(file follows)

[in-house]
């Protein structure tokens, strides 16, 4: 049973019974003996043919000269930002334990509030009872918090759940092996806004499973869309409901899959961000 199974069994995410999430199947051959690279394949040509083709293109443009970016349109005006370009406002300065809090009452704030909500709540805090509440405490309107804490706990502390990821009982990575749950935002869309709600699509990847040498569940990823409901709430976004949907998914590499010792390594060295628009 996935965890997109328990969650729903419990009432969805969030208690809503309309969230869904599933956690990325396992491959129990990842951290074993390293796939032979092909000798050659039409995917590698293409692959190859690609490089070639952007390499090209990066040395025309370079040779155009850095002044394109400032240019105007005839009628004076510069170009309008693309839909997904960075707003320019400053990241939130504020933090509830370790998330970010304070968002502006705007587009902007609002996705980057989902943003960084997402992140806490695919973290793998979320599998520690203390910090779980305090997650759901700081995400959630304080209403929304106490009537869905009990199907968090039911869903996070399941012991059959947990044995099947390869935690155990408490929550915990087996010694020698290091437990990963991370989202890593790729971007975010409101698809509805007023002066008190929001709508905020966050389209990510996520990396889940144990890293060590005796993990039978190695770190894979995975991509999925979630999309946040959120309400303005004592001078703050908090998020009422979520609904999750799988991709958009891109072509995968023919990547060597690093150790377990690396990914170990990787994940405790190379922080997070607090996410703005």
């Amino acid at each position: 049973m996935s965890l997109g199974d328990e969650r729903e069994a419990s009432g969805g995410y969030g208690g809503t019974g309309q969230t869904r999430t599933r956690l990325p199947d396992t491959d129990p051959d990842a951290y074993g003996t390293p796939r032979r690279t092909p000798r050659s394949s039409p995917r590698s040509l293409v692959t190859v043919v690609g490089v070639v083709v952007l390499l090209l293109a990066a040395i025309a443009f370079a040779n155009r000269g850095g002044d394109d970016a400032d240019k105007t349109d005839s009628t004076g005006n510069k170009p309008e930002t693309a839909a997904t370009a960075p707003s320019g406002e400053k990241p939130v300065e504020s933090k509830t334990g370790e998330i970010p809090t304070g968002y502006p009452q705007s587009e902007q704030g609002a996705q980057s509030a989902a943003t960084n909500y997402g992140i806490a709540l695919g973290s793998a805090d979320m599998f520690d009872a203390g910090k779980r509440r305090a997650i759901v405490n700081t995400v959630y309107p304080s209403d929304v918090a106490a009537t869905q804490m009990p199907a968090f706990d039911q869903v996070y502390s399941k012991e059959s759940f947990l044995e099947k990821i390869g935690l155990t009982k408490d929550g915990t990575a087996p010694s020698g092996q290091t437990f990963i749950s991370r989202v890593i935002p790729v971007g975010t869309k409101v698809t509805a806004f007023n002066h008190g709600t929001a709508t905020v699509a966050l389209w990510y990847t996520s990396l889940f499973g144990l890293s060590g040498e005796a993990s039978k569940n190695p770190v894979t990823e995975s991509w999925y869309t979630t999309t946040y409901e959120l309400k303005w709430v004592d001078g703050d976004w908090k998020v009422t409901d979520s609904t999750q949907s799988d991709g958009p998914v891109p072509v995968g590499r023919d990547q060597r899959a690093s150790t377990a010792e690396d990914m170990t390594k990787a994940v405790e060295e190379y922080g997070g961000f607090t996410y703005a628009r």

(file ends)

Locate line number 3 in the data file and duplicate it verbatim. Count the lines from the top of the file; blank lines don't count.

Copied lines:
């Amino acid at each position: 049973m996935s965890l997109g199974d328990e969650r729903e069994a419990s009432g969805g995410y969030g208690g809503t019974g309309q969230t869904r999430t599933r956690l990325p199947d396992t491959d129990p051959d990842a951290y074993g003996t390293p796939r032979r690279t092909p000798r050659s394949s039409p995917r590698s040509l293409v692959t190859v043919v690609g490089v070639v083709v952007l390499l090209l293109a990066a040395i025309a443009f370079a040779n155009r000269g850095g002044d394109d970016a400032d240019k105007t349109d005839s009628t004076g005006n510069k170009p309008e930002t693309a839909a997904t370009a960075p707003s320019g406002e400053k990241p939130v300065e504020s933090k509830t334990g370790e998330i970010p809090t304070g968002y502006p009452q705007s587009e902007q704030g609002a996705q980057s509030a989902a943003t960084n909500y997402g992140i806490a709540l695919g973290s793998a805090d979320m599998f520690d009872a203390g910090k779980r509440r305090a997650i759901v405490n700081t995400v959630y309107p304080s209403d929304v918090a106490a009537t869905q804490m009990p199907a968090f706990d039911q869903v996070y502390s399941k012991e059959s759940f947990l044995e099947k990821i390869g935690l155990t009982k408490d929550g915990t990575a087996p010694s020698g092996q290091t437990f990963i749950s991370r989202v890593i935002p790729v971007g975010t869309k409101v698809t509805a806004f007023n002066h008190g709600t929001a709508t905020v699509a966050l389209w990510y990847t996520s990396l889940f499973g144990l890293s060590g040498e005796a993990s039978k569940n190695p770190v894979t990823e995975s991509w999925y869309t979630t999309t946040y409901e959120l309400k303005w709430v004592d001078g703050d976004w908090k998020v009422t409901d979520s609904t999750q949907s799988d991709g958009p998914v891109p072509v995968g590499r023919d990547q060597r899959a690093s150790t377990a010792e690396d990914m170990t390594k990787a994940v405790e060295e190379y922080g997070g961000f607090t996410y703005a628009r």